There is a stage every painting I create goes through at the very beginning that I fall in love with almost every time. It’s not the polished end-game, it’s the initial quick sketch with the first few thin washes of color applied. There is something about that first reaction to the scene before me that happens almost by itself. It is purely joyful to me. After that stage I usually begin the arduous stage of building, building, building layer upon layer of heavier and heavier paint, just pushing, pushing until the painting finally looks like “my work” whatever the hell t… ► CONTINUE READING
This was a lot of fun to paint, and waaaay out of my comfort zone. If you know my work, you know what I mean. I’m a lot more comfortable painting rocks and trees inaccurately than I am doing the same injustices to the human form, but there they were, pouring themselves into their music for us only a few feet away. What could I do? I did my best. And this is where it landed.
It’s especially meaningful to me as I’ve painted at live events while dozens, possibly hundreds of musicians have played nearby, but never a group of musicians I’ve known as long as these guys. Usually I just paint … ► CONTINUE READING
Two things happened recently.
First, I spent a week exploring and painting along one of mainland California’s most remote and mysterious coastlines. Missile launch silos. American flags. Chain of command and all that. But this painting isn’t about that trip at all except for one detail. One morning on the beach, miles from the nearest pavement of any sort, I came across some paw prints on the beach. I’d heard of mountain lions on this coast, and somehow I always pictured those cats, well, up in the mountains. The thought of one of these majestic beasts with sand stuck between its toes go… ► CONTINUE READING
Let’s meet for tacos. I drag an art pal along and we meet up with a lawyer friend who has collected both of our works. The tacos are delicious but they are giant burgers and these beers are absolutely perfect. Another lawyer pal of the first lawyer shows up and another round ensues. We leave the funny tacos and head out to paint this spot for the collector friend. We drive a convoluted route through a college campus to a packed parking lot and wander off past the college kids all over the sandstone bluffs in search of this view. Once we find it, we scratch an X and we return to the lot a… ► CONTINUE READING
It was bright green
And there wasn’t very much of it
Still dripping with saltwater
Across her goosebumped flesh
I knew she was an artist
Because as I fought to keep my focus
Safely on the twin circles
Of her eyes
I could see they were dark
She saw me setting up on this cliff
As she dipped under a wave
Too cool off down below
So she came up the path
And straight for me
It was a short conversation
There wasn’t very much of it
She wanted to see the painting
I had barely even started
The painting was at an awkward point
That made two of us
And I couldn’t say no
Not ex… ► CONTINUE READING
Will this be your first?
That was my stupid question for them
I’m not very good at this
They were really quite beautiful together
A perfect couple
Watching the sunset
A green flash
I’d just finished this painting
And drinking 3 beers
That’s not the usual
During the course of a painting
But friends had joined me today
And it sometimes goes that way
Words of wisdom
Spoken by an old friend:
“Nothing is better than a two beer buzz”
It doesn’t get better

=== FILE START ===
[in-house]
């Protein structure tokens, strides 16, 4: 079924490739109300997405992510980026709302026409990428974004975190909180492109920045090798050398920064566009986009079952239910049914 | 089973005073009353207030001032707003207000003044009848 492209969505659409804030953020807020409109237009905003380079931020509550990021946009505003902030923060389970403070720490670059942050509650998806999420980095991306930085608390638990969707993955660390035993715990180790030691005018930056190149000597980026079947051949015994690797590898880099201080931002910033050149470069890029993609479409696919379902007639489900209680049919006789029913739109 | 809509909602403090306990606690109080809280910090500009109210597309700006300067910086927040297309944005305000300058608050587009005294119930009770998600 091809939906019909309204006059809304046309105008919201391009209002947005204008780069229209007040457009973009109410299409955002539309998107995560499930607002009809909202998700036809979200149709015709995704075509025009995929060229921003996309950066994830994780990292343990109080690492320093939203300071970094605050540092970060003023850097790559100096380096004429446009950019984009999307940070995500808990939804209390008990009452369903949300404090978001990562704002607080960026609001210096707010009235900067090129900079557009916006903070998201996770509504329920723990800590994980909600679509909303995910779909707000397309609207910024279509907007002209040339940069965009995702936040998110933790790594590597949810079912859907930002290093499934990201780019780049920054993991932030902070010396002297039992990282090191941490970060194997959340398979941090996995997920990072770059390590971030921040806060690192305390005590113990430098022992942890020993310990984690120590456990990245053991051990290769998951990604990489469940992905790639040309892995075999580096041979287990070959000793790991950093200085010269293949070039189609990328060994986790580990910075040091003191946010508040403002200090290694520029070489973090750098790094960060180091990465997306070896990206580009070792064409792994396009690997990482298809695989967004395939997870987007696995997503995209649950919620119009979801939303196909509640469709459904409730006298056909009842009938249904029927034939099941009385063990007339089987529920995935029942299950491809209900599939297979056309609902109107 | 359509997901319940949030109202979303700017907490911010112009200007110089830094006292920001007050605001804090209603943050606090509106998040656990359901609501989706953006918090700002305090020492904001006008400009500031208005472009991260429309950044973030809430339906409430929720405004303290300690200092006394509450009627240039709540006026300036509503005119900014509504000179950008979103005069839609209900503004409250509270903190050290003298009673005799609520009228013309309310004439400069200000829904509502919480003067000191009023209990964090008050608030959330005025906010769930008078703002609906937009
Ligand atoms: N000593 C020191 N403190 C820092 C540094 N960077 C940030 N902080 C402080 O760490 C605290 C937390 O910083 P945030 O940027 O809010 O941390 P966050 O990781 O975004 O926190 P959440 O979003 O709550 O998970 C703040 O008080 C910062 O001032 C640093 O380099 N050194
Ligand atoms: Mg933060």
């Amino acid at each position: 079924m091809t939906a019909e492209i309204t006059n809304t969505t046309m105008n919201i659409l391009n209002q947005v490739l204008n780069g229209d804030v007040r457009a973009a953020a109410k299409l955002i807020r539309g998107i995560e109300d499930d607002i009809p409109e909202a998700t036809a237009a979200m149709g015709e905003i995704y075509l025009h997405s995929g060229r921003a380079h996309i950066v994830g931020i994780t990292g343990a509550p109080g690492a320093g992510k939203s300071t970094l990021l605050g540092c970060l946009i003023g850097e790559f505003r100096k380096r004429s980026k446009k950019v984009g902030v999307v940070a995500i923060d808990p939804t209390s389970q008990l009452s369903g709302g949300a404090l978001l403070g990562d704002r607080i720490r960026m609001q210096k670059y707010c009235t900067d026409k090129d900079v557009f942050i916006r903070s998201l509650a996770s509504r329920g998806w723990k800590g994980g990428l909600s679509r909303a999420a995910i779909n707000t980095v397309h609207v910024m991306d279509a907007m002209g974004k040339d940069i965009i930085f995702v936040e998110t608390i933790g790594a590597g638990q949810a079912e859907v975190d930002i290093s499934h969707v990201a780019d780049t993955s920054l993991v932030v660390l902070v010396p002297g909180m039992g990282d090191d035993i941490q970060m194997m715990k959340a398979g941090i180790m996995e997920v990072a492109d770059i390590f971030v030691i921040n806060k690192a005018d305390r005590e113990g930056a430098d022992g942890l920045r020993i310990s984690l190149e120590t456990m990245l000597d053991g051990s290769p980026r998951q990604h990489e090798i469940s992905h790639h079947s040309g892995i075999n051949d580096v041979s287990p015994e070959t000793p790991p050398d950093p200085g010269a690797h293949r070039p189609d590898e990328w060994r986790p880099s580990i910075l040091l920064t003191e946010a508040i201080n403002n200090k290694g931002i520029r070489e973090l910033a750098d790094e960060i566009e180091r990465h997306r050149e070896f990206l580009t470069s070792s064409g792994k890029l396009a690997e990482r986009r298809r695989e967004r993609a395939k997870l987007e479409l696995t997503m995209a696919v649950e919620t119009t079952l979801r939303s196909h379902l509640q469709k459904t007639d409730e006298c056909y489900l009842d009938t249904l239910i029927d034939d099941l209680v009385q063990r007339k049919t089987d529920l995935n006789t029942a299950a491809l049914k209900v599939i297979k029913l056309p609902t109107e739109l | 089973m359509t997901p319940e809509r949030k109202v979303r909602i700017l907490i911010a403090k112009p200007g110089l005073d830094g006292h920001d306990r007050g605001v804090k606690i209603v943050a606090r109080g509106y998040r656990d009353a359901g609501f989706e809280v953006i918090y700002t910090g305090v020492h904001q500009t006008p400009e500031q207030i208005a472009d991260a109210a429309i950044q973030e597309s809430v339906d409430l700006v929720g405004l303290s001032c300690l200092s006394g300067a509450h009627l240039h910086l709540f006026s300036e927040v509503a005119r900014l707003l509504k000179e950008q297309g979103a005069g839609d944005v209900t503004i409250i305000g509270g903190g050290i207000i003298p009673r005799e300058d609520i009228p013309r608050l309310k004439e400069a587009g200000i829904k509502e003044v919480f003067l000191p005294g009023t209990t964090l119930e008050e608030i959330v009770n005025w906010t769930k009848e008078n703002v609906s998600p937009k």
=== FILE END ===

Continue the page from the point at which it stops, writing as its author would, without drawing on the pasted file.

Only more difficult
To ask the right questions
This child would not be their first
Or … ► CONTINUE READING
You never know where the wind will take you.
I generally avoid painting down at sea level.
I like to be up on the edge of the cliff.
Canvas bouncing in the wind.
But today I’m here.
Not of my own decision.
I’m painting this for some friends.
They’re moving on, and this, a parting gift.
You never know where the wind will take you.
As I was nearly finished with painting this scene
I watched a woman descend the narrow path
To this small cove
With her child
They were beautiful
As they were
She didn’t need a husband down there
Checking his phone
Drinking too many beers
Zoning out when his daughter called for him
Showing off in the frigid water
And looking more like a fat walrus on his return
Than the finely sculpted merman
He thinks he is
They made me think of you
And of us
And if I should die before you
Look at the bright side…
No more beard hairs on the table
On the floor
On the kitchen counters
I… ► CONTINUE READING
This private beach club cove once hosted a thriving whaling community. If one could activate time layers to run simultaneously we’d see grandmas playing smashball over bloody whale carcasses being carved away on the beach. But today is a quiet weekday and I see neither. I only see the quiet scene blurred through my sweating eyeballs as the southern California heat rises from the scorched desert at my feet. And speaking of whales and sweat, of coarse everyone knows that whales don’t sweat (I didn’t, I had to look it up just to be sure, but I strongly suspected they wouldn̵… ► CONTINUE READING
We met when we were older, when we had more swagger, and we stood a little closer to the throne.
But we had a falling out between us, we’re artists, and we’re awkward, this is widely known.
The fault was all mine, that’s what I’ve been told, but it could have been yours and yours alone.
Years went past, we lost too much, loved ones, and our youth, a wife, and a home.
There’s no point blaming each other now, we’re brothers, and anyway, our conflict was overblown.
So today we stand here side by side and harvest the morning colors from the intertidal zone.
This… ► CONTINUE READING
Painted this one en route to a lighthouse at California’s greatest turning point. I was originally going to paint the beach park about 5 miles north of this point, just around that first bend in the distance of this painting. After walking about 30 feet north to seek a nearby view, not even getting out of the parking lot, I turned on a whim and walked south. For 5 miles. I did some things wrong. I didn’t check the tide. I didn’t consult a map. I didn’t bring any food. All I remember is reading that you could walk to the lighthouse now, so off I went.
When I reached the… ► CONTINUE READING
The land that lay directly behind me as I painted this distant view from one of California’s more central coasts belongs to none other than Neil Young, and having learned this I couldn't help but recall him singing the old Woody Guthrie tune This Land is Your Land: As I was walkin', I saw a […]… ► CONTINUE READING
It’s true, that fog just lingered on, and on. Those pale blue eyes…